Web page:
Of course facts will vary but in this case the tribunal decided that no HMRC officer could have examined the tax return without it being instantly obvious that there may be an insufficiency. This reinforces the point made in Lansdowne that if HMRC wanted to disagree with the self assessment or to challenge the loss claim, they had all the necessary information and should have so before the enquiry window closed.
An interesting additional feature in the case of Charlton concerned whether the inspector can or should make further enquiries. It has been clearly established in earlier cases that it is not enough for the taxpayer to say “you could have enquired”; that places too great a burden on HMRC. The inspector needs to be able to make the relevant judgment on the basis of information before him without any need to make further enquiries. However, in Charlton it was suggested that this concept needs to be refined.
“We consider that the ban on raising further enquiries about the facts, implicit in the Court of Appeals decision in Veltema, and indeed in Subsection 29 (6), has no bearing on how we should expect the notional officer to approach his proper task of then considering information and deciding whether or not he should raise assessments. And if it is glaringly obvious either that the relevant officer should consider the law, and possibly refer to published material or, where an SRN number is disclosed, simply send an email or make a phone call to colleagues and ask for guidance, this is precisely how we would treat the notional officer as proceeding”.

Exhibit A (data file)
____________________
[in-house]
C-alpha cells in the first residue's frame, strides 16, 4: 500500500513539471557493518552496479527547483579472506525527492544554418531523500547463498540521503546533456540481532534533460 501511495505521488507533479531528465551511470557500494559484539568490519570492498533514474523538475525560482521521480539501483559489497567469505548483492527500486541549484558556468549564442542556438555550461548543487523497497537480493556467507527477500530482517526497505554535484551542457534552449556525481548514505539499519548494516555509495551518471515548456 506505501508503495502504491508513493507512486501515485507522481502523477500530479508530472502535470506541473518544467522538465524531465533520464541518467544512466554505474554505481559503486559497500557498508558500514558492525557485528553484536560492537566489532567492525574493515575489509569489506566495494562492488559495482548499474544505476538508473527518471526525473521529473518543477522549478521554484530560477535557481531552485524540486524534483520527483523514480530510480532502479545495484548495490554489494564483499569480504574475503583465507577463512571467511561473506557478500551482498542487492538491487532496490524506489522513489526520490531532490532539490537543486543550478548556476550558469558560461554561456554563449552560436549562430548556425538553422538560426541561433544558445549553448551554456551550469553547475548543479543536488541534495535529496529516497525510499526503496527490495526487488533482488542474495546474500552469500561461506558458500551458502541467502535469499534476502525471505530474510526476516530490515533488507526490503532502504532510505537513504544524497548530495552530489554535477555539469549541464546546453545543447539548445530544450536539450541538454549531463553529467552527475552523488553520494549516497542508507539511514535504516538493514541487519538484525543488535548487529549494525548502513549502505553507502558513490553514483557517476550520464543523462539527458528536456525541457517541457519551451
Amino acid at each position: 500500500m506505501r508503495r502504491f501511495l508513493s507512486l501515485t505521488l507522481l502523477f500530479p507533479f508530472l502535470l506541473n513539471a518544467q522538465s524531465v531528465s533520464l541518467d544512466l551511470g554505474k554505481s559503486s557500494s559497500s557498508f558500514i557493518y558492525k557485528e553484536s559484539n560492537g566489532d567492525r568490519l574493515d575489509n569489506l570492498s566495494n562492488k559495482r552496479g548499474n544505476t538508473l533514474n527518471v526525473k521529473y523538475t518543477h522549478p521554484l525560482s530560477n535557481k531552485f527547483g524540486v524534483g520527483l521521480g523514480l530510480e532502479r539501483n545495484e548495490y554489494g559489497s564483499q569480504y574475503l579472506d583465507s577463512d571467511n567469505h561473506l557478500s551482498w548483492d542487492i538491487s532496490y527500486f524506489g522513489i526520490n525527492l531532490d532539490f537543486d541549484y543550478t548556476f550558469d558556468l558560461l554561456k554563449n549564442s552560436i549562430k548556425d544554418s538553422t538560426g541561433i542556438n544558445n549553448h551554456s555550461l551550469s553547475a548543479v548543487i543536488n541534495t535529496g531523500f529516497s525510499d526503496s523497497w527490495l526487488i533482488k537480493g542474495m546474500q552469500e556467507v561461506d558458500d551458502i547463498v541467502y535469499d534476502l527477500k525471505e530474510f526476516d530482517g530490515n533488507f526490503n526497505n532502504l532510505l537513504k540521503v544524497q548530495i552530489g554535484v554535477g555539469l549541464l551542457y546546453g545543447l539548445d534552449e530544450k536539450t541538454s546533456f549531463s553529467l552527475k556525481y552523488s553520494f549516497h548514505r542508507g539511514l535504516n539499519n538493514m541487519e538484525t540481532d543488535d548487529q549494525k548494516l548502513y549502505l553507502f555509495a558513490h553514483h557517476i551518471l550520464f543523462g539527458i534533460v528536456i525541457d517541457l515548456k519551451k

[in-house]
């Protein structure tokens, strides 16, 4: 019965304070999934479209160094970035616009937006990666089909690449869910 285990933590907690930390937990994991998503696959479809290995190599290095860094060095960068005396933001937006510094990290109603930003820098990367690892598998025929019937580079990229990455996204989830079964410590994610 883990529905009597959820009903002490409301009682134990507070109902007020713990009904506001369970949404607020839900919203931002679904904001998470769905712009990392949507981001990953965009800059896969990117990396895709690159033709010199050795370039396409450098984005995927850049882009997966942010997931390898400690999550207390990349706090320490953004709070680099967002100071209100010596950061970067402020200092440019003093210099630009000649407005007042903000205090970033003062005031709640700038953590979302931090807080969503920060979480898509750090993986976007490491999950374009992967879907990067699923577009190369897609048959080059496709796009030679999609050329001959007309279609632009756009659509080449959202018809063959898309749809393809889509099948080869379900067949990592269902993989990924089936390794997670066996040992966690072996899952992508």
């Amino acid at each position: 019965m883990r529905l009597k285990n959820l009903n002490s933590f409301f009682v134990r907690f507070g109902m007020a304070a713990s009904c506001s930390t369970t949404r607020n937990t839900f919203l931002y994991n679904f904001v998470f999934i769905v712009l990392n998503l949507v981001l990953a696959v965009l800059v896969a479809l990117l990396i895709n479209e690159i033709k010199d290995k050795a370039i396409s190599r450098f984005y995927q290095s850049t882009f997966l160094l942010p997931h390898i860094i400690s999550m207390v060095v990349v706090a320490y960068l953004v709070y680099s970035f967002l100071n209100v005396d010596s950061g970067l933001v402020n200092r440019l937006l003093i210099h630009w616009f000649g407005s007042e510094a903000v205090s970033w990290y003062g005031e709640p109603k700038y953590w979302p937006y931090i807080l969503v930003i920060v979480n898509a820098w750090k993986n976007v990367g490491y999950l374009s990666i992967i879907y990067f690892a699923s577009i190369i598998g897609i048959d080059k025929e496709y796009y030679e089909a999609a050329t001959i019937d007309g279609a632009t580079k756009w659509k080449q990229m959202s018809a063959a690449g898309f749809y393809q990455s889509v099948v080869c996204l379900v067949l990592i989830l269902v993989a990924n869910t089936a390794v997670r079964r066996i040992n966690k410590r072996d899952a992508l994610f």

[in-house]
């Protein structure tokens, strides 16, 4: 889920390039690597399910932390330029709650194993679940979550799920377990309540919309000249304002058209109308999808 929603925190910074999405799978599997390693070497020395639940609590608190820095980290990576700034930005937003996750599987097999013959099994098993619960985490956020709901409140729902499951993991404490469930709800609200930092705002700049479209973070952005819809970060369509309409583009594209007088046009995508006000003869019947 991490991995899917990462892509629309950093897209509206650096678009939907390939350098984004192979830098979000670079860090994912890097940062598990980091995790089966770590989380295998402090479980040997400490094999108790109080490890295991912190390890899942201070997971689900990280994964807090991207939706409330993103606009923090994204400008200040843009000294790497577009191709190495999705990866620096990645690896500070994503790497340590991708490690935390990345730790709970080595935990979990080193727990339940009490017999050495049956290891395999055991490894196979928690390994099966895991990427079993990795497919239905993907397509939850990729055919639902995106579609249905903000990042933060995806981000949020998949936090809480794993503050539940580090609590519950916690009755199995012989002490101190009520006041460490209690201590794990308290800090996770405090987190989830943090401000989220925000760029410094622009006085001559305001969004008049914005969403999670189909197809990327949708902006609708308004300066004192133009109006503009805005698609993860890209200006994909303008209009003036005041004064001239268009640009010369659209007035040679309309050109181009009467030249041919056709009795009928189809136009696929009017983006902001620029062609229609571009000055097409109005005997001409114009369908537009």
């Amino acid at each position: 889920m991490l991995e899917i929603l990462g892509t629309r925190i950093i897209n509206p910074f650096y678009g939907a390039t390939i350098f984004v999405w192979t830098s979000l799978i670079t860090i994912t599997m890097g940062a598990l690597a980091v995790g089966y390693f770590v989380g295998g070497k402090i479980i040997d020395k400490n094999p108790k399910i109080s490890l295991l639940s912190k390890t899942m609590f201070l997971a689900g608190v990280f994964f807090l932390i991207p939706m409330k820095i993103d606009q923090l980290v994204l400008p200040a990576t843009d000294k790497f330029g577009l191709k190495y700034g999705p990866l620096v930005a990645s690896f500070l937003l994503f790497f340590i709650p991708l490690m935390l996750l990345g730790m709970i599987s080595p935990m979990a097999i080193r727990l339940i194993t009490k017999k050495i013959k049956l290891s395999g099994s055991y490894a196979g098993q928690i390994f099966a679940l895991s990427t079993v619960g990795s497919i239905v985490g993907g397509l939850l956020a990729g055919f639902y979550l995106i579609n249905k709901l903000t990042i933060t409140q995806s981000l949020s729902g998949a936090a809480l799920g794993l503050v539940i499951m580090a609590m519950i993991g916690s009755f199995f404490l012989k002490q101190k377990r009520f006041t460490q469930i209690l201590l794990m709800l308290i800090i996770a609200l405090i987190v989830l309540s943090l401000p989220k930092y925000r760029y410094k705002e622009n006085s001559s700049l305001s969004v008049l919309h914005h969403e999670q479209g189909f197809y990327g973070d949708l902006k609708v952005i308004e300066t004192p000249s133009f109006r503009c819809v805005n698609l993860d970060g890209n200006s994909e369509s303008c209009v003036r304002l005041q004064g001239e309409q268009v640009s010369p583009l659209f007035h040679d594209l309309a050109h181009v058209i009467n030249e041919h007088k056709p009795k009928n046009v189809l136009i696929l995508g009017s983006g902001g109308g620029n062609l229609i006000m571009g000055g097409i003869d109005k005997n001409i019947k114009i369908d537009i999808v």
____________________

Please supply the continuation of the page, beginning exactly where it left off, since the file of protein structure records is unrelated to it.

This is a clear departure from the HMRC view set out in Statement of Practice SP1/06. Furthermore the tribunal did not support the HMRC view (again in SP1/06) that the taxpayer must specifically draw attention to any divergence from the published HMRC view on a matter, to be protected from a discovery assessment.
Whilst this case brings a welcome balance to the self assessment process, it may be too much for HMRC to accept and I guess an appeal is likely.